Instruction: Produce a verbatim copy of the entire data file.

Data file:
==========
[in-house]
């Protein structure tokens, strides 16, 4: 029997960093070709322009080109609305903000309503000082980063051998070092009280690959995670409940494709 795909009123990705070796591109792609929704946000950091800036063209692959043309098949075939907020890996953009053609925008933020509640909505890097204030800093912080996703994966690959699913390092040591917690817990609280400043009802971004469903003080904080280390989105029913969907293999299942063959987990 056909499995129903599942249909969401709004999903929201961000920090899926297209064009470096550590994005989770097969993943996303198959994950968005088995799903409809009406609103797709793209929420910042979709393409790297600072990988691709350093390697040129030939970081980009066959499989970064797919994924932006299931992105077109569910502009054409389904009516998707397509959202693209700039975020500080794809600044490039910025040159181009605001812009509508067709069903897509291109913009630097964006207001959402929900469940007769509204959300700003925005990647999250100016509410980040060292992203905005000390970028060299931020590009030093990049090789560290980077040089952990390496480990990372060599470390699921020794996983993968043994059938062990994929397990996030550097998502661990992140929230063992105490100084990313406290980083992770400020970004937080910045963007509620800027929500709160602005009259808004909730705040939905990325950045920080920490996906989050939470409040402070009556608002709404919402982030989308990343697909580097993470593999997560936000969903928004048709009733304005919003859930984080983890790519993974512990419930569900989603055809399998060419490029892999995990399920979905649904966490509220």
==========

[in-house]
């Protein structure tokens, strides 16, 4: 029997960093070709322009080109609305903000309503000082980063051998070092009280690959995670409940494709 795909009123990705070796591109792609929704946000950091800036063209692959043309098949075939907020890996953009053609925008933020509640909505890097204030800093912080996703994966690959699913390092040591917690817990609280400043009802971004469903003080904080280390989105029913969907293999299942063959987990 056909499995129903599942249909969401709004999903929201961000920090899926297209064009470096550590994005989770097969993943996303198959994950968005088995799903409809009406609103797709793209929420910042979709393409790297600072990988691709350093390697040129030939970081980009066959499989970064797919994924932006299931992105077109569910502009054409389904009516998707397509959202693209700039975020500080794809600044490039910025040159181009605001812009509508067709069903897509291109913009630097964006207001959402929900469940007769509204959300700003925005990647999250100016509410980040060292992203905005000390970028060299931020590009030093990049090789560290980077040089952990390496480990990372060599470390699921020794996983993968043994059938062990994929397990996030550097998502661990992140929230063992105490100084990313406290980083992770400020970004937080910045963007509620800027929500709160602005009259808004909730705040939905990325950045920080920490996906989050939470409040402070009556608002709404919402982030989308990343697909580097993470593999997560936000969903928004048709009733304005919003859930984080983890790519993974512990419930569900989603055809399998060419490029892999995990399920979905649904966490509220």